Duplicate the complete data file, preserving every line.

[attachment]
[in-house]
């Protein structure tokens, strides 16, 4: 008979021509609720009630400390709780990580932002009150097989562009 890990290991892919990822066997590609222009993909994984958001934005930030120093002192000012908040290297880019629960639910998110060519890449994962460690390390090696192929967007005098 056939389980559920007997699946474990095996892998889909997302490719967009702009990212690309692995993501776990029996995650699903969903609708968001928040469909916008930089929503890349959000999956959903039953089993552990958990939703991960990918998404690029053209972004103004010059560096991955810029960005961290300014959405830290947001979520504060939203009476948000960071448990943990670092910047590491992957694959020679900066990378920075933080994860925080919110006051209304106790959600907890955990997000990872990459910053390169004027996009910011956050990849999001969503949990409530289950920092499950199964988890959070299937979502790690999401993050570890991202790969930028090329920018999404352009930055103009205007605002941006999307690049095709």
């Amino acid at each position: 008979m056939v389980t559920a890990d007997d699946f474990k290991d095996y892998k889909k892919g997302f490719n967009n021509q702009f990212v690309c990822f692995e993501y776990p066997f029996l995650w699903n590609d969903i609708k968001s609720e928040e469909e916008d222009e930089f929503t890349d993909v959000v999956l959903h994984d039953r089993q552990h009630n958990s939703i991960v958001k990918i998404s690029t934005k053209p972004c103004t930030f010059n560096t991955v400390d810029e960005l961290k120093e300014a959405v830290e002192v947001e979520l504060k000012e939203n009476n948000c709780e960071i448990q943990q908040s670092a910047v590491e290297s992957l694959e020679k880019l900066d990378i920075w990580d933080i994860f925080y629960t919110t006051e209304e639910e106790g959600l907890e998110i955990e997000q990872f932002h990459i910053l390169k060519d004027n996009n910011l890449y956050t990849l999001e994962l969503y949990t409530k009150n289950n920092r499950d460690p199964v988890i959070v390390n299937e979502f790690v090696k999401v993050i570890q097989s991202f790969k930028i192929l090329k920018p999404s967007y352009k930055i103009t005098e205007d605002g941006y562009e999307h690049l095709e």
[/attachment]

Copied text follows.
[in-house]
């Protein structure tokens, strides 16, 4: 008979021509609720009630400390709780990580932002009150097989562009 890990290991892919990822066997590609222009993909994984958001934005930030120093002192000012908040290297880019629960639910998110060519890449994962460690390390090696192929967007005098 056939389980559920007997699946474990095996892998889909997302490719967009702009990212690309692995993501776990029996995650699903969903609708968001928040469909916008930089929503890349959000999956959903039953089993552990958990939703991960990918998404690029053209972004103004010059560096991955810029960005961290300014959405830290947001979520504060939203009476948000960071448990943990670092910047590491992957694959020679900066990378920075933080994860925080919110006051209304106790959600907890955990997000990872990459910053390169004027996009910011956050990849999001969503949990409530289950920092499950199964988890959070299937979502790690999401993050570890991202790969930028090329920018999404352009930055103009205007605002941006999307690049095709």
């Amino acid at each position: 008979m056939v389980t559920a890990d007997d699946f474990k290991d095996y892998k889909k892919g997302f490719n967009n021509q702009f990212v690309c990822f692995e993501y776990p066997f029996l995650w699903n590609d969903i609708k968001s609720e928040e469909e916008d222009e930089f929503t890349d993909v959000v999956l959903h994984d039953r089993q552990h009630n958990s939703i991960v958001k990918i998404s690029t934005k053209p972004c103004t930030f010059n560096t991955v400390d810029e960005l961290k120093e300014a959405v830290e002192v947001e979520l504060k000012e939203n009476n948000c709780e960071i448990q943990q908040s670092a910047v590491e290297s992957l694959e020679k880019l900066d990378i920075w990580d933080i994860f925080y629960t919110t006051e209304e639910e106790g959600l907890e998110i955990e997000q990872f932002h990459i910053l390169k060519d004027n996009n910011l890449y956050t990849l999001e994962l969503y949990t409530k009150n289950n920092r499950d460690p199964v988890i959070v390390n299937e979502f790690v090696k999401v993050i570890q097989s991202f790969k930028i192929l090329k920018p999404s967007y352009k930055i103009t005098e205007d605002g941006y562009e999307h690049l095709e």